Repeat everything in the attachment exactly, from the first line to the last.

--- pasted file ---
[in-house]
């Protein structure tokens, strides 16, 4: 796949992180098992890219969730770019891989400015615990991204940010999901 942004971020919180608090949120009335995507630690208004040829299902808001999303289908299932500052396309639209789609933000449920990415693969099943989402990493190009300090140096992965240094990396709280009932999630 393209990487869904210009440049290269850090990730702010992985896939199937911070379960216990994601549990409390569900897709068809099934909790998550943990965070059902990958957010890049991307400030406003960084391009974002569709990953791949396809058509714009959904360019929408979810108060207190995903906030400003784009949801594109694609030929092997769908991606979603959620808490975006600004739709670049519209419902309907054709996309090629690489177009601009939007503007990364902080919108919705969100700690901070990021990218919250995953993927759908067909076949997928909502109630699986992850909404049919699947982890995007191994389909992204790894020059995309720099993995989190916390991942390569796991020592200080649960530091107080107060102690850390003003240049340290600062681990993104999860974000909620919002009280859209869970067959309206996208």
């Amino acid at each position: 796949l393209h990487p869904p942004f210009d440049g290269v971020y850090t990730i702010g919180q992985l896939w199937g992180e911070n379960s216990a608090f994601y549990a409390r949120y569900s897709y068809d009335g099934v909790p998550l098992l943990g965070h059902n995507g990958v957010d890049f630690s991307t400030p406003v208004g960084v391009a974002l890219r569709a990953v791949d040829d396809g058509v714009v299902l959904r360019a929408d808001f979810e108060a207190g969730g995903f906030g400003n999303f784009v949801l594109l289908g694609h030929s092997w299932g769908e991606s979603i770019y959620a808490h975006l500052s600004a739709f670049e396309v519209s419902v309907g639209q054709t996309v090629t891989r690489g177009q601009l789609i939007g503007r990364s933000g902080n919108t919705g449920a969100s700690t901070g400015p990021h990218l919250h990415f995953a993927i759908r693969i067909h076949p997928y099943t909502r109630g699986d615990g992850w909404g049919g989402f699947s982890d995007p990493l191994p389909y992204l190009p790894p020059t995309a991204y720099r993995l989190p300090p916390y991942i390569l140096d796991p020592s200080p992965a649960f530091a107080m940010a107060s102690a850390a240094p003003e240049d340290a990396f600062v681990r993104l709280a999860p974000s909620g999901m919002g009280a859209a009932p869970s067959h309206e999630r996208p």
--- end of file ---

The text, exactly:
[in-house]
């Protein structure tokens, strides 16, 4: 796949992180098992890219969730770019891989400015615990991204940010999901 942004971020919180608090949120009335995507630690208004040829299902808001999303289908299932500052396309639209789609933000449920990415693969099943989402990493190009300090140096992965240094990396709280009932999630 393209990487869904210009440049290269850090990730702010992985896939199937911070379960216990994601549990409390569900897709068809099934909790998550943990965070059902990958957010890049991307400030406003960084391009974002569709990953791949396809058509714009959904360019929408979810108060207190995903906030400003784009949801594109694609030929092997769908991606979603959620808490975006600004739709670049519209419902309907054709996309090629690489177009601009939007503007990364902080919108919705969100700690901070990021990218919250995953993927759908067909076949997928909502109630699986992850909404049919699947982890995007191994389909992204790894020059995309720099993995989190916390991942390569796991020592200080649960530091107080107060102690850390003003240049340290600062681990993104999860974000909620919002009280859209869970067959309206996208």
């Amino acid at each position: 796949l393209h990487p869904p942004f210009d440049g290269v971020y850090t990730i702010g919180q992985l896939w199937g992180e911070n379960s216990a608090f994601y549990a409390r949120y569900s897709y068809d009335g099934v909790p998550l098992l943990g965070h059902n995507g990958v957010d890049f630690s991307t400030p406003v208004g960084v391009a974002l890219r569709a990953v791949d040829d396809g058509v714009v299902l959904r360019a929408d808001f979810e108060a207190g969730g995903f906030g400003n999303f784009v949801l594109l289908g694609h030929s092997w299932g769908e991606s979603i770019y959620a808490h975006l500052s600004a739709f670049e396309v519209s419902v309907g639209q054709t996309v090629t891989r690489g177009q601009l789609i939007g503007r990364s933000g902080n919108t919705g449920a969100s700690t901070g400015p990021h990218l919250h990415f995953a993927i759908r693969i067909h076949p997928y099943t909502r109630g699986d615990g992850w909404g049919g989402f699947s982890d995007p990493l191994p389909y992204l190009p790894p020059t995309a991204y720099r993995l989190p300090p916390y991942i390569l140096d796991p020592s200080p992965a649960f530091a107080m940010a107060s102690a850390a240094p003003e240049d340290a990396f600062v681990r993104l709280a999860p974000s909620g999901m919002g009280a859209a009932p869970s067959h309206e999630r996208p």